Rest/binary>>
) when Off >= 5 ->
     Pad = XXXX,
    OptLen = (Off - 5) * 4,
    <<Opt:OptLen/binary, Payload/binary>> = Rest,
    {#tcp{
        sport = SPort, dport = DPort,
        seqno = SeqNo,
        ackno = AckNo,
        off = Off, cwr = CWR, ece = ECE, urg = URG, ack = ACK,
        psh = PSH, rst = RST, syn = SYN, fin = FIN, win = Win,
        sum = Sum, urp = Urp,
        opt = Opt, pad = Pad
    }, Payload};

See also section of scapy between decoding and interpretation:
http://www.secdev.org/projects/scapy/

Any comments?

Owner

msantos commented Dec 14, 2013

I've been thinking pkt should follow the C headers, i.e., parse fixed length packet headers into a record and provide a function to parse variable length headers/payload. For example, this was why the TCP options weren't separated from the payload originally.

The representation of variable length headers is an issue as well for the ICMP6 and IGMP protocols. ICMP6 also has a number of different types which I've shoved into one record type. Probably these should be broken out into individual records (same with ICMP).

About decoding vs interpretation, not sure what you are getting at.

Collaborator

josemic commented Dec 14, 2013

I see.

If you have a model of the packet (the Erlang representation) it should match the real packet, otherwise:

  • you can not earmark packets based on that original type.
  • generate packets based on a certain (maybe bad) type.

This applies, when you use it to create or analyse invalid traffic, or want to replay the traffic of a certain type.
It should not matter, if you are interested just in the payload, as the C-Code does.

Owner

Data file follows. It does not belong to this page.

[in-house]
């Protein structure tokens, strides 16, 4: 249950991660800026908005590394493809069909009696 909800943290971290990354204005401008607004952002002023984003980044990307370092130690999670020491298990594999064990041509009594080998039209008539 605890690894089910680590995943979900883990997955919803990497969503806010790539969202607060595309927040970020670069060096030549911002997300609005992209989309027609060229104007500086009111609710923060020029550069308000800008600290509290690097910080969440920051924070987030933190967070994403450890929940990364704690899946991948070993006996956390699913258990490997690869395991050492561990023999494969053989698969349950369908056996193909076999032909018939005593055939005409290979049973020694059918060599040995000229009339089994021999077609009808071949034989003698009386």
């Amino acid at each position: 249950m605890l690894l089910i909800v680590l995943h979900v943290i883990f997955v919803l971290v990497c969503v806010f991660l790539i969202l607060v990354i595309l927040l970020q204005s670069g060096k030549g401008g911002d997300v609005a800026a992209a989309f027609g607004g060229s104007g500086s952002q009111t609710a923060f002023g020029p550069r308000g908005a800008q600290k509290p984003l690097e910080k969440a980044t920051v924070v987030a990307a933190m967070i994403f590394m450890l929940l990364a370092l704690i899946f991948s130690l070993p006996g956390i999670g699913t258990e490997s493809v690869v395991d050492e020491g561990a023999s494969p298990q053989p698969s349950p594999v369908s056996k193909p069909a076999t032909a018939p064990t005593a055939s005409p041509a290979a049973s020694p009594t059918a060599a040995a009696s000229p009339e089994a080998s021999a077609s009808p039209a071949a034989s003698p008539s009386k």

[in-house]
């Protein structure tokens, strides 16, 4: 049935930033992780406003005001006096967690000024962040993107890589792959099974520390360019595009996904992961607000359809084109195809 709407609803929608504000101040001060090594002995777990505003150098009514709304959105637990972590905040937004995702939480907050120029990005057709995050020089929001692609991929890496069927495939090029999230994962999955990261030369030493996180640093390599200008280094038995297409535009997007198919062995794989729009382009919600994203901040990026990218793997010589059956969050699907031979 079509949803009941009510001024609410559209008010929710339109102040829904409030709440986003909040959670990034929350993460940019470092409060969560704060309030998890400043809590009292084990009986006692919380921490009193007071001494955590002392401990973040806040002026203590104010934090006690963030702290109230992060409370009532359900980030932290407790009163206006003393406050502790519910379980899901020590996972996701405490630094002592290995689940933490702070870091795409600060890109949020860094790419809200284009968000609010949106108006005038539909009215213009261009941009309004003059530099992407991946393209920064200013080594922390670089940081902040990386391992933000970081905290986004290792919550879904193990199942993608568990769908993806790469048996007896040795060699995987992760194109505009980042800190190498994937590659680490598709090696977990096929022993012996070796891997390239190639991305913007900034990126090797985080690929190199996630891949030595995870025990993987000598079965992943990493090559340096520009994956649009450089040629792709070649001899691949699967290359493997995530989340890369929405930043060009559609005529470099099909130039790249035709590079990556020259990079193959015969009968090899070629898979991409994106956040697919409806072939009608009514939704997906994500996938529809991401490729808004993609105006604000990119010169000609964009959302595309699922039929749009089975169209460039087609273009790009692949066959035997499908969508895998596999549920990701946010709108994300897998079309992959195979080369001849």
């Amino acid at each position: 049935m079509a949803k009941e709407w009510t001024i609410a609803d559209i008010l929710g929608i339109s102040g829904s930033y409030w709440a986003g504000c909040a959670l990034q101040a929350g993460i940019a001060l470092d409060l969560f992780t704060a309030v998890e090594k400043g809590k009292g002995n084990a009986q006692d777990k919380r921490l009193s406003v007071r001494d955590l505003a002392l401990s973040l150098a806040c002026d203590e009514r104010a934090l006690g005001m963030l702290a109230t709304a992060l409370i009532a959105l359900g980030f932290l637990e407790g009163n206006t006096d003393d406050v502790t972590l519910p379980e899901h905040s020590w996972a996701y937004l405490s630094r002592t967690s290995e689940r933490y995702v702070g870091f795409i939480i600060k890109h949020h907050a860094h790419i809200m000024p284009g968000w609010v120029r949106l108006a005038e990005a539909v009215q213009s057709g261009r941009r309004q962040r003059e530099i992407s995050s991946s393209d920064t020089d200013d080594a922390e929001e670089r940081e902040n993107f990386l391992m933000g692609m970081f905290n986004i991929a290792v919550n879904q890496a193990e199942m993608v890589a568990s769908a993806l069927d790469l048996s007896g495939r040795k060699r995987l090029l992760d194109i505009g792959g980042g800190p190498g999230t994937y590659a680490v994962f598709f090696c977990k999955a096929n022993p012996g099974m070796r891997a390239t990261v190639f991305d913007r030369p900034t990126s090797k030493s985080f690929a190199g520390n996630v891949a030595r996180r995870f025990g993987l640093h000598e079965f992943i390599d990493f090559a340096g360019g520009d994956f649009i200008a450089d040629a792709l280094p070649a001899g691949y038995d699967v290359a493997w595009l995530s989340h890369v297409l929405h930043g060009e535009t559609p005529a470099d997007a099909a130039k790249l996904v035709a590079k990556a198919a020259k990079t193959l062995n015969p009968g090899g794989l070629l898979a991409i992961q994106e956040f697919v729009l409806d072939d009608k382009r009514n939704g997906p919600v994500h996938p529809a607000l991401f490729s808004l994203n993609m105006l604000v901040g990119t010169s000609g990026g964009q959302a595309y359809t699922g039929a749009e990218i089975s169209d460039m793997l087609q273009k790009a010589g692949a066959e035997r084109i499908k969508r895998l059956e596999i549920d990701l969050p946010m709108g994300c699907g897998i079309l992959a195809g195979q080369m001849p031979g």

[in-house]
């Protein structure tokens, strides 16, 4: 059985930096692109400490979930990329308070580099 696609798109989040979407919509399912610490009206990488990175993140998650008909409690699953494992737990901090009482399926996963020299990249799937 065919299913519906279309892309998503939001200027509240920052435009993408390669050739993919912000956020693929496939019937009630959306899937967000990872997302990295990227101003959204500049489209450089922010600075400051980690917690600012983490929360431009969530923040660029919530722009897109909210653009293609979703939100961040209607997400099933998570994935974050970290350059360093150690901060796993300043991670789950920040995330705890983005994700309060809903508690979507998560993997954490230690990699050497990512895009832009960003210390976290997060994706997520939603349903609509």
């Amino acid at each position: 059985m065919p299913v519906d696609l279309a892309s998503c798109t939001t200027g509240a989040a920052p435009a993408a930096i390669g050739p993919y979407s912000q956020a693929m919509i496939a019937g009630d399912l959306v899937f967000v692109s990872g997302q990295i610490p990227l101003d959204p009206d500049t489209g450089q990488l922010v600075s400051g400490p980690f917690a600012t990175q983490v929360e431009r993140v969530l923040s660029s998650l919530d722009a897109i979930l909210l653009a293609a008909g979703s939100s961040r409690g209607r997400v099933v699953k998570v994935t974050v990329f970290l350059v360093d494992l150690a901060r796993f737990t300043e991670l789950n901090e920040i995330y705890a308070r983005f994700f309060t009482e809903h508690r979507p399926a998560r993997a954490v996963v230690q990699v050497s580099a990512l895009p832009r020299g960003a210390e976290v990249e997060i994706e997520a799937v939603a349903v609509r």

msantos commented Dec 14, 2013

I agree with what you are saying (the erlang representation should match the packet) but the pad in this case is a convenience when specifying TCP options. If you want to specify the pad (for example, setting the pad to <<1:1, 0:1, 1:1>> instead of <<0:3>>), specify it in the option field. The pad will have to be aligned along an octet.

Now the issue is whether the pad should be allowed to not fall along the byte boundary stated in the TCP off field, either too short (the payload becomes part of the header) or too large (the pad extends into the header).

Again, it depends if you consider the pad to be part of the input or the result of a function run over the input.

Right now padding is a hard coded function. But it could be changed to an arbitrary function that is called when creating the TCP options:

% Opt = tcp:pad(Off, <<1,2,3,4>>), pkt:tcp(#tcp{opt = Opt}).
pad(Off, Opt) ->
    Pad = ((Off - 5) * 4 - byte_size(Opt)) * 8,
    <<0:Pad>>.

Similarly for when the packet is converted from binary to a record.

Regarding analysing invalid traffic: in general, I agree here too to an extent. For example, I think this should crash:

pkt:tcp(<<1:8>>) 

But I think a packet that sets the "evil bit" (http://tools.ietf.org/html/rfc3514) shouldn't crash.

Owner

msantos commented Dec 27, 2013

BTW, thought about this and I agree the pad should be in the record structure. To preserve the default behaviour (calculating the correct pad), the pad will be calculated if unset:

Pad = case Pad0 of
    undefined -> pad(...);
    _ -> Pad0;
end

@msantos msantos reopened this Dec 27, 2013

Collaborator

josemic commented Dec 27, 2013

Cool !!!

Collaborator

ates commented May 19, 2016

Guys, i think this issue should be closed. No ?

Owner

msantos commented May 19, 2016

Looks like I still need to make this change. Basically add a pad field to the tcp record and use if set. Otherwise, calculate the padding required.